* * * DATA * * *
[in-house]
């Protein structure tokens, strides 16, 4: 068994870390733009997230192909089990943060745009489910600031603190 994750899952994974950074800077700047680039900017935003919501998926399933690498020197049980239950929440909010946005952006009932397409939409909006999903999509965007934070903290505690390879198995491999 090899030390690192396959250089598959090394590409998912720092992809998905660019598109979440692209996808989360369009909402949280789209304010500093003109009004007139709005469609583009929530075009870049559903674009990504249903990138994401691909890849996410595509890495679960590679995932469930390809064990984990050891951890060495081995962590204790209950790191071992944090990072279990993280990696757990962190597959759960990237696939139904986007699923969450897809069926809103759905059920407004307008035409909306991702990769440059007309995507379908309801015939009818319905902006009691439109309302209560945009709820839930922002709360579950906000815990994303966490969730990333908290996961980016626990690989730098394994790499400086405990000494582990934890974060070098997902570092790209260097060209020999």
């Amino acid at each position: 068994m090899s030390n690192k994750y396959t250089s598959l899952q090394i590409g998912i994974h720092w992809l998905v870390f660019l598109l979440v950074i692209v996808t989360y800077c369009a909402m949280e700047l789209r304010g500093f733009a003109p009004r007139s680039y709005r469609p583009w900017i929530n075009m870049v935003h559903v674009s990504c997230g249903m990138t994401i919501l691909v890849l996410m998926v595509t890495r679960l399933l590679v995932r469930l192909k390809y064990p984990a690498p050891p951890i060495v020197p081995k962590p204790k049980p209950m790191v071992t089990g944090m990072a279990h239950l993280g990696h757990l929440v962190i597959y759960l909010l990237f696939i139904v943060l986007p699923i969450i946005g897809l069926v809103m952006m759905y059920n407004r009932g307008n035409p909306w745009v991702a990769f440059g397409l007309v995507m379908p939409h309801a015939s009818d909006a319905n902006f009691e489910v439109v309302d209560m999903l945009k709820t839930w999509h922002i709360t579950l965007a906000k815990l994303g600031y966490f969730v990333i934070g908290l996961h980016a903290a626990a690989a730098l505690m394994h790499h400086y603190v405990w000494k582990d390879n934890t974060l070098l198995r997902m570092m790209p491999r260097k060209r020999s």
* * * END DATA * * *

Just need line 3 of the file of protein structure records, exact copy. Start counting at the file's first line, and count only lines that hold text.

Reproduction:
């Amino acid at each position: 068994m090899s030390n690192k994750y396959t250089s598959l899952q090394i590409g998912i994974h720092w992809l998905v870390f660019l598109l979440v950074i692209v996808t989360y800077c369009a909402m949280e700047l789209r304010g500093f733009a003109p009004r007139s680039y709005r469609p583009w900017i929530n075009m870049v935003h559903v674009s990504c997230g249903m990138t994401i919501l691909v890849l996410m998926v595509t890495r679960l399933l590679v995932r469930l192909k390809y064990p984990a690498p050891p951890i060495v020197p081995k962590p204790k049980p209950m790191v071992t089990g944090m990072a279990h239950l993280g990696h757990l929440v962190i597959y759960l909010l990237f696939i139904v943060l986007p699923i969450i946005g897809l069926v809103m952006m759905y059920n407004r009932g307008n035409p909306w745009v991702a990769f440059g397409l007309v995507m379908p939409h309801a015939s009818d909006a319905n902006f009691e489910v439109v309302d209560m999903l945009k709820t839930w999509h922002i709360t579950l965007a906000k815990l994303g600031y966490f969730v990333i934070g908290l996961h980016a903290a626990a690989a730098l505690m394994h790499h400086y603190v405990w000494k582990d390879n934890t974060l070098l198995r997902m570092m790209p491999r260097k060209r020999s």